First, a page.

Those findings complicate recent efforts by the nuclear-armed neighbors to rekindle peace talks cut off after the attack.
Since the verdict, demands have grown within India for Pakistan to do more to root out homegrown terror groups, some of which operate openly under the protection of provincial governments.
Deven Bharti, a senior police official, said he hoped the sentence "will be a deterrent for Pakistan, so they will stop exporting terrorists across the border."
Jasjit Singh, director of the Center for Strategic and International Studies in New Delhi, said the verdict and a recent failed car bombing in New York City show that Pakistan's government and security forces are not serious enough about cracking down on militancy.
"It's not just one incident here. This is part of a series, which is no longer an India-Pakistan problem," he said.
Faisal Shahzad, a Pakistani-American, was arrested this week for suspected involvement in a failed attempt to blow up a crude car bomb in Times Square. He reportedly told investigators he received bomb-making training from militants in Pakistan.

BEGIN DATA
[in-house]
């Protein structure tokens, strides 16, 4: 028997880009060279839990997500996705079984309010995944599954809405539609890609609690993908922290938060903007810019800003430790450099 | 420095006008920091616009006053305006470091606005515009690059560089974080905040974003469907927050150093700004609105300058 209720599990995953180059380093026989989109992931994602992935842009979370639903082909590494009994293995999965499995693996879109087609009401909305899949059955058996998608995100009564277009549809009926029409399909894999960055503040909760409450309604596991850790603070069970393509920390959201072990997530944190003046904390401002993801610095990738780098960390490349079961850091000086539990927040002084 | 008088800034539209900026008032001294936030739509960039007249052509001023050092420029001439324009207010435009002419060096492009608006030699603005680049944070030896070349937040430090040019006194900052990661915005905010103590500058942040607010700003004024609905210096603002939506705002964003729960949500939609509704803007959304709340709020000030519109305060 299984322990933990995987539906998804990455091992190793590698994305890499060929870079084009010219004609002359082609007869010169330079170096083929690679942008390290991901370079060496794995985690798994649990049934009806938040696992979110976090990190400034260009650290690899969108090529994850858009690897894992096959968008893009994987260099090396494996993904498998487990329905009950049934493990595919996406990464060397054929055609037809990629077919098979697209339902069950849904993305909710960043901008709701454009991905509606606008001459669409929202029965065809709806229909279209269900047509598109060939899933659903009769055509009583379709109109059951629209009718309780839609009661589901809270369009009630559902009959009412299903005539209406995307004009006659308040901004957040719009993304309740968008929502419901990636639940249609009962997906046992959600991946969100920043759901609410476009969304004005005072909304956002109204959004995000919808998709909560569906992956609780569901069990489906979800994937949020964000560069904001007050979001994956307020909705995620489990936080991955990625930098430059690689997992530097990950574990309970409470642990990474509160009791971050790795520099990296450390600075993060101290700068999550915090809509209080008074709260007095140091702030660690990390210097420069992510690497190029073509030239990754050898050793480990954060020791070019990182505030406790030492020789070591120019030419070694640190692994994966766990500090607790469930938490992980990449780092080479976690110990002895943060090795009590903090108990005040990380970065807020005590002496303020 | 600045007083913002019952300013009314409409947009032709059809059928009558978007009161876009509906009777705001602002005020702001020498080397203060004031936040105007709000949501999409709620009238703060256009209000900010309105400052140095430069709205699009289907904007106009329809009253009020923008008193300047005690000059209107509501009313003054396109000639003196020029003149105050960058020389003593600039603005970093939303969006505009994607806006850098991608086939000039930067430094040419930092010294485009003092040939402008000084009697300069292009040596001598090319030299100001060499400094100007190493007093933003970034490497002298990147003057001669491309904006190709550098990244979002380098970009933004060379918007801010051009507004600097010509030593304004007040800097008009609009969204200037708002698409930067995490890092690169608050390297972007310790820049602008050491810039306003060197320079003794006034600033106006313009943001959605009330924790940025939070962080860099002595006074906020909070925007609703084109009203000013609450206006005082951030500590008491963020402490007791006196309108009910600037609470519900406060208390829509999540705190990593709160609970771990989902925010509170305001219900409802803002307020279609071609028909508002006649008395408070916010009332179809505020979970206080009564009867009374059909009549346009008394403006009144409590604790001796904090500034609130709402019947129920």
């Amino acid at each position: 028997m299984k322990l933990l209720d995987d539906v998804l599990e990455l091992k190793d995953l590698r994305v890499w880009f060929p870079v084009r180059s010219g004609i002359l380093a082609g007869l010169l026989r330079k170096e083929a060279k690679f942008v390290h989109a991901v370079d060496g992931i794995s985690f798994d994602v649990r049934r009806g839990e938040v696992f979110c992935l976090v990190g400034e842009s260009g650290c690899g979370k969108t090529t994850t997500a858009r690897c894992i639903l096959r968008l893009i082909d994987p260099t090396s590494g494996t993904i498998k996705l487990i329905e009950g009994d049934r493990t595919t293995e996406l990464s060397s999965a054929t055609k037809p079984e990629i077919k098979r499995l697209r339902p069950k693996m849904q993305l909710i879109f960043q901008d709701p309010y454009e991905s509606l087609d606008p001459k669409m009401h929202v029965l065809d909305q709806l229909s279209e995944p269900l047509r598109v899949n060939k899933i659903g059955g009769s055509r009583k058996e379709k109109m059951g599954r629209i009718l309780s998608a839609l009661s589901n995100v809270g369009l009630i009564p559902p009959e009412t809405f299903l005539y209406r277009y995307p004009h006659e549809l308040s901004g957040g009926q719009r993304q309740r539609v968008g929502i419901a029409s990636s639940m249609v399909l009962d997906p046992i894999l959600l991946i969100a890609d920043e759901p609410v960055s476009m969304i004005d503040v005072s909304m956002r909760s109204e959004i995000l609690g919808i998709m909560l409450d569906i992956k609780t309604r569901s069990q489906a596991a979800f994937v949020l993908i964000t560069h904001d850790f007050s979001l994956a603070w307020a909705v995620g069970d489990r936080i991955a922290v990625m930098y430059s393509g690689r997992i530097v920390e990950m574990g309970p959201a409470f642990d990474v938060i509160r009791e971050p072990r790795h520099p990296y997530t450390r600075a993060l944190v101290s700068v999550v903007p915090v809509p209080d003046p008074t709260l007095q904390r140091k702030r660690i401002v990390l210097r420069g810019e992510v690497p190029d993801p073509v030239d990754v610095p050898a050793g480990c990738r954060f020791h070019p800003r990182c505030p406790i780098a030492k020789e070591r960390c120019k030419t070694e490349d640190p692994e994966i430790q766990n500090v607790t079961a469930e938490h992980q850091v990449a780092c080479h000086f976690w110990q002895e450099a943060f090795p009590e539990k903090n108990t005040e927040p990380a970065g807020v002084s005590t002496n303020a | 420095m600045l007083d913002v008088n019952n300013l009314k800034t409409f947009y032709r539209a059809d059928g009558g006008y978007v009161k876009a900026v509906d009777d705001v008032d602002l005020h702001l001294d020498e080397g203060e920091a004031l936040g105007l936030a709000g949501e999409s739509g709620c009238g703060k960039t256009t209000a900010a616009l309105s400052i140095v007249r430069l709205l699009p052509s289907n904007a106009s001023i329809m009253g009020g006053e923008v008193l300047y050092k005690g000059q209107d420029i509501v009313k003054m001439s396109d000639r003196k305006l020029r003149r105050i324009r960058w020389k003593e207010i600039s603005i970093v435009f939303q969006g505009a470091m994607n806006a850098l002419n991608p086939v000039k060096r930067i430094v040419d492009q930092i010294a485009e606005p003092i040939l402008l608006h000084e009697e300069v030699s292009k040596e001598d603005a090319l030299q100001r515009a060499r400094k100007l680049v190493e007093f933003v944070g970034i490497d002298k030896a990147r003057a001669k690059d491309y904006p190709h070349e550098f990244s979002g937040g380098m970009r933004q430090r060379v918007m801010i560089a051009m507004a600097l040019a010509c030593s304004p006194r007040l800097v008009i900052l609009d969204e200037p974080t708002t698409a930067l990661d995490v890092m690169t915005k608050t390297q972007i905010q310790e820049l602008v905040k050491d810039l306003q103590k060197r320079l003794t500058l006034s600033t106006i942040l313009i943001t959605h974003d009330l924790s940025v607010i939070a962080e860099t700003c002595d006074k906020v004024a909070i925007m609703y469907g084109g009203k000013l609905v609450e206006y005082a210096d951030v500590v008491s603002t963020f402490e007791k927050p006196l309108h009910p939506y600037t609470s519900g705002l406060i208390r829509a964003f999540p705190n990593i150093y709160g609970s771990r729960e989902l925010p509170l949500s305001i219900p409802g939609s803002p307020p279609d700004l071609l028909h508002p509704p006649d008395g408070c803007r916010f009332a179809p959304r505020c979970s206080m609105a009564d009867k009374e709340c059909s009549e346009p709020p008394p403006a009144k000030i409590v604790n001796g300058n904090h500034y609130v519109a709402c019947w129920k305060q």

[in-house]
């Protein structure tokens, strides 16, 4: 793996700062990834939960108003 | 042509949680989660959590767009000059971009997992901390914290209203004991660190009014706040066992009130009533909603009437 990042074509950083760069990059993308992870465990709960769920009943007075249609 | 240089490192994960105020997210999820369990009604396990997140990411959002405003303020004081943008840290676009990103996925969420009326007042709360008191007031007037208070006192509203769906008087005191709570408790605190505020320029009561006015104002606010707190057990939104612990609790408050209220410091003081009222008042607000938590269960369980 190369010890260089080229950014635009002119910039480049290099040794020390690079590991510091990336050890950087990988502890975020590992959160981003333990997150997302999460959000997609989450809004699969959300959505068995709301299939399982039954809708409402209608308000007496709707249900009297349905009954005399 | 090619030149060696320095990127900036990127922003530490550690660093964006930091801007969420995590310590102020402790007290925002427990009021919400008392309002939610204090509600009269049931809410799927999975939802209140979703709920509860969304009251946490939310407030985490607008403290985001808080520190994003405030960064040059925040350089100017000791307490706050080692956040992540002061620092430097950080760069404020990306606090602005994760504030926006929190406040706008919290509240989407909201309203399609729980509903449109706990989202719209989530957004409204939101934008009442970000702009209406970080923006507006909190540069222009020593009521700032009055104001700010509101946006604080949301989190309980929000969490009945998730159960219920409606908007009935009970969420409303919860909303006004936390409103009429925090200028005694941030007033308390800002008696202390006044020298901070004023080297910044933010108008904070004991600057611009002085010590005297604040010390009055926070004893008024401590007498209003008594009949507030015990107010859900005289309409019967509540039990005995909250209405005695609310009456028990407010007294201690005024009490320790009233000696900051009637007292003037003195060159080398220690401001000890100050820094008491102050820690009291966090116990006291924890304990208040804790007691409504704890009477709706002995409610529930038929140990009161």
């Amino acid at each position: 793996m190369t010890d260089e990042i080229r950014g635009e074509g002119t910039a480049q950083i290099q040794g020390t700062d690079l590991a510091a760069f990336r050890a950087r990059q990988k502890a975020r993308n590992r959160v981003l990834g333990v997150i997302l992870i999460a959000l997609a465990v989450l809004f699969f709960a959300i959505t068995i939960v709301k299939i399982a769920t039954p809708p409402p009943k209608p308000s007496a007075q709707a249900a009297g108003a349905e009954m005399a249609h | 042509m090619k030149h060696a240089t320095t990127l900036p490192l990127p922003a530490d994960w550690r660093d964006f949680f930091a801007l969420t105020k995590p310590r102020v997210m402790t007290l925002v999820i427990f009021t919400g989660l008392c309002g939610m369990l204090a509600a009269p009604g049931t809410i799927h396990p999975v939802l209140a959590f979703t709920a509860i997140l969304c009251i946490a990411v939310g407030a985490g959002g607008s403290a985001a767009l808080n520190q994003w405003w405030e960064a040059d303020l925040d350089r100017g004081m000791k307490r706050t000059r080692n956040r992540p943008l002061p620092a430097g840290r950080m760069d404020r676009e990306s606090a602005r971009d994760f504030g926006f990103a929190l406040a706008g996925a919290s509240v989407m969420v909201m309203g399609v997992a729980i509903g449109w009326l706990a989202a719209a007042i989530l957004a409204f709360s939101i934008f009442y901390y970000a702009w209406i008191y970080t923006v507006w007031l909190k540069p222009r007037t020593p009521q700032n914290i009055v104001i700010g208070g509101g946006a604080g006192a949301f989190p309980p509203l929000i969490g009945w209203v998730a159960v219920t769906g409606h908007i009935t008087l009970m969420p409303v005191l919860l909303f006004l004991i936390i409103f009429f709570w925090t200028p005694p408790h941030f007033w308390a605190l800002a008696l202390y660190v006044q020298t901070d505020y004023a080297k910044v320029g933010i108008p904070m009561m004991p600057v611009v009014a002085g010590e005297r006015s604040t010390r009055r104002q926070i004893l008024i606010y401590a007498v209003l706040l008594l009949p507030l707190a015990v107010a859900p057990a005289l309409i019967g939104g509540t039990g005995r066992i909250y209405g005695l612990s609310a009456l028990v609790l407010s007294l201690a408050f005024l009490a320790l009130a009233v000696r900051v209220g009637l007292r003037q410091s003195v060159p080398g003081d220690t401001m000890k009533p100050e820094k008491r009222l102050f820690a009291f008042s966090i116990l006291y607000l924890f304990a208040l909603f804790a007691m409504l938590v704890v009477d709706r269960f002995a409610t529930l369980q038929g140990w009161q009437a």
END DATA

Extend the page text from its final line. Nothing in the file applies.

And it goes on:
Indian External Affairs Minister S.M. Krishna told reporters Thursday that India will keep pressing for the extradition of all involved in the attacks.
Among those named by the court are top Lashkar leader Hafiz Muhammad Saeed -- whom Pakistan has yet to prosecute, much to India's ire -- and Zaki-ur-Rahman Lakhvi and Zarrar Shah, two Lashkar operatives who are among seven men on trial in Pakistan for their alleged role in the Mumbai attack.
"The judge has come to the most appropriate conclusion and it could send a positive message to anyone who would like to wage a war against India," Krishna said.
A small crowd outside the special high-security court cheered the sentence, shouting "We win! We win!" Groups of people -- some organized by local Muslim organizations -- handed out sweets, waved Indian flags and set off firecrackers at a local market and outside two train stations. Some chanted, "Death to Pakistan."
Citing India's chronic shortage of executioners, Islamic scholar Maulana Khalilur Rehman Noori said he'd be happy to do the job himself.